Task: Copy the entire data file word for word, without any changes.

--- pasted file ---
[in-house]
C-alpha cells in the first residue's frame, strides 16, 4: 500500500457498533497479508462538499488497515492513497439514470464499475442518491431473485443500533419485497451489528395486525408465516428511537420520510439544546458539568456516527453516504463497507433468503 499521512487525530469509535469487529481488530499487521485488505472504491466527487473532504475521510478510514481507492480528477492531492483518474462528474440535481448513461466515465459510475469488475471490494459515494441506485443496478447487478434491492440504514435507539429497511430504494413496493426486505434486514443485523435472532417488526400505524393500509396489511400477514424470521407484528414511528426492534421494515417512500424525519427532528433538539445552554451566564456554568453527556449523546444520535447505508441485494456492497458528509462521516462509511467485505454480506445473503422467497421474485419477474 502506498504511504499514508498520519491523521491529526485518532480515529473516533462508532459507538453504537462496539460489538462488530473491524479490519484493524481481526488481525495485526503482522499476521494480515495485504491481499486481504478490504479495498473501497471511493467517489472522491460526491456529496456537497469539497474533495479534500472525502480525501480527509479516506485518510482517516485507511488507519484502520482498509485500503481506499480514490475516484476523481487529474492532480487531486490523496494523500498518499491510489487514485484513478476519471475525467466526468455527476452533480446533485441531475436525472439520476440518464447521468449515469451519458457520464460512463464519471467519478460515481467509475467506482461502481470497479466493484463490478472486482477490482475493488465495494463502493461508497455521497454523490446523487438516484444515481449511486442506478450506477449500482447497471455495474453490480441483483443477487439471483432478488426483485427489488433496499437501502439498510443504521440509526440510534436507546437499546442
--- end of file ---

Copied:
[in-house]
C-alpha cells in the first residue's frame, strides 16, 4: 500500500457498533497479508462538499488497515492513497439514470464499475442518491431473485443500533419485497451489528395486525408465516428511537420520510439544546458539568456516527453516504463497507433468503 499521512487525530469509535469487529481488530499487521485488505472504491466527487473532504475521510478510514481507492480528477492531492483518474462528474440535481448513461466515465459510475469488475471490494459515494441506485443496478447487478434491492440504514435507539429497511430504494413496493426486505434486514443485523435472532417488526400505524393500509396489511400477514424470521407484528414511528426492534421494515417512500424525519427532528433538539445552554451566564456554568453527556449523546444520535447505508441485494456492497458528509462521516462509511467485505454480506445473503422467497421474485419477474 502506498504511504499514508498520519491523521491529526485518532480515529473516533462508532459507538453504537462496539460489538462488530473491524479490519484493524481481526488481525495485526503482522499476521494480515495485504491481499486481504478490504479495498473501497471511493467517489472522491460526491456529496456537497469539497474533495479534500472525502480525501480527509479516506485518510482517516485507511488507519484502520482498509485500503481506499480514490475516484476523481487529474492532480487531486490523496494523500498518499491510489487514485484513478476519471475525467466526468455527476452533480446533485441531475436525472439520476440518464447521468449515469451519458457520464460512463464519471467519478460515481467509475467506482461502481470497479466493484463490478472486482477490482475493488465495494463502493461508497455521497454523490446523487438516484444515481449511486442506478450506477449500482447497471455495474453490480441483483443477487439471483432478488426483485427489488433496499437501502439498510443504521440509526440510534436507546437499546442